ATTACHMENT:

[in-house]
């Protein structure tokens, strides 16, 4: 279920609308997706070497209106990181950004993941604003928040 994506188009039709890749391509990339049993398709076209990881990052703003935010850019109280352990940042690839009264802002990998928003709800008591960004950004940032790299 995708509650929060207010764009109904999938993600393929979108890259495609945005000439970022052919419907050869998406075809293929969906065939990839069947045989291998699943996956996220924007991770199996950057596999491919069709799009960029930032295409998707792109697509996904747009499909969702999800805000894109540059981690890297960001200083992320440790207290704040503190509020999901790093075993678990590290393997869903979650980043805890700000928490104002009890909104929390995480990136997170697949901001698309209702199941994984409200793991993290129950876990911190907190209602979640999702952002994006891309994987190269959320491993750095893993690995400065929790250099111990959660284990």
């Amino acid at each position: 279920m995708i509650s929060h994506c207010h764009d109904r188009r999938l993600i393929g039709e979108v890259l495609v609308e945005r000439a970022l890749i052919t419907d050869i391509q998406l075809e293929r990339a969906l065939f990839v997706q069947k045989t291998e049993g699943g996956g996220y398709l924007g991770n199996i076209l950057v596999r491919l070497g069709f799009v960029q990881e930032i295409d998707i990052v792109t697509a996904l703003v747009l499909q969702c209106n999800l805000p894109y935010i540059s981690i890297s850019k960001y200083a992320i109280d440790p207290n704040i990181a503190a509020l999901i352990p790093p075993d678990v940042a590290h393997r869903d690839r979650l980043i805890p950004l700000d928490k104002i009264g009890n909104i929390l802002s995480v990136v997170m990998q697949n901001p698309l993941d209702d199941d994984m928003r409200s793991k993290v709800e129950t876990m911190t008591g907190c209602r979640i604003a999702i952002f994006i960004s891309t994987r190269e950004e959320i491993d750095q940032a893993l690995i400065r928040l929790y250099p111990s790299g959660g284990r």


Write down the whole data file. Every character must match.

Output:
[in-house]
């Protein structure tokens, strides 16, 4: 279920609308997706070497209106990181950004993941604003928040 994506188009039709890749391509990339049993398709076209990881990052703003935010850019109280352990940042690839009264802002990998928003709800008591960004950004940032790299 995708509650929060207010764009109904999938993600393929979108890259495609945005000439970022052919419907050869998406075809293929969906065939990839069947045989291998699943996956996220924007991770199996950057596999491919069709799009960029930032295409998707792109697509996904747009499909969702999800805000894109540059981690890297960001200083992320440790207290704040503190509020999901790093075993678990590290393997869903979650980043805890700000928490104002009890909104929390995480990136997170697949901001698309209702199941994984409200793991993290129950876990911190907190209602979640999702952002994006891309994987190269959320491993750095893993690995400065929790250099111990959660284990």
């Amino acid at each position: 279920m995708i509650s929060h994506c207010h764009d109904r188009r999938l993600i393929g039709e979108v890259l495609v609308e945005r000439a970022l890749i052919t419907d050869i391509q998406l075809e293929r990339a969906l065939f990839v997706q069947k045989t291998e049993g699943g996956g996220y398709l924007g991770n199996i076209l950057v596999r491919l070497g069709f799009v960029q990881e930032i295409d998707i990052v792109t697509a996904l703003v747009l499909q969702c209106n999800l805000p894109y935010i540059s981690i890297s850019k960001y200083a992320i109280d440790p207290n704040i990181a503190a509020l999901i352990p790093p075993d678990v940042a590290h393997r869903d690839r979650l980043i805890p950004l700000d928490k104002i009264g009890n909104i929390l802002s995480v990136v997170m990998q697949n901001p698309l993941d209702d199941d994984m928003r409200s793991k993290v709800e129950t876990m911190t008591g907190c209602r979640i604003a999702i952002f994006i960004s891309t994987r190269e950004e959320i491993d750095q940032a893993l690995i400065r928040l929790y250099p111990s790299g959660g284990r």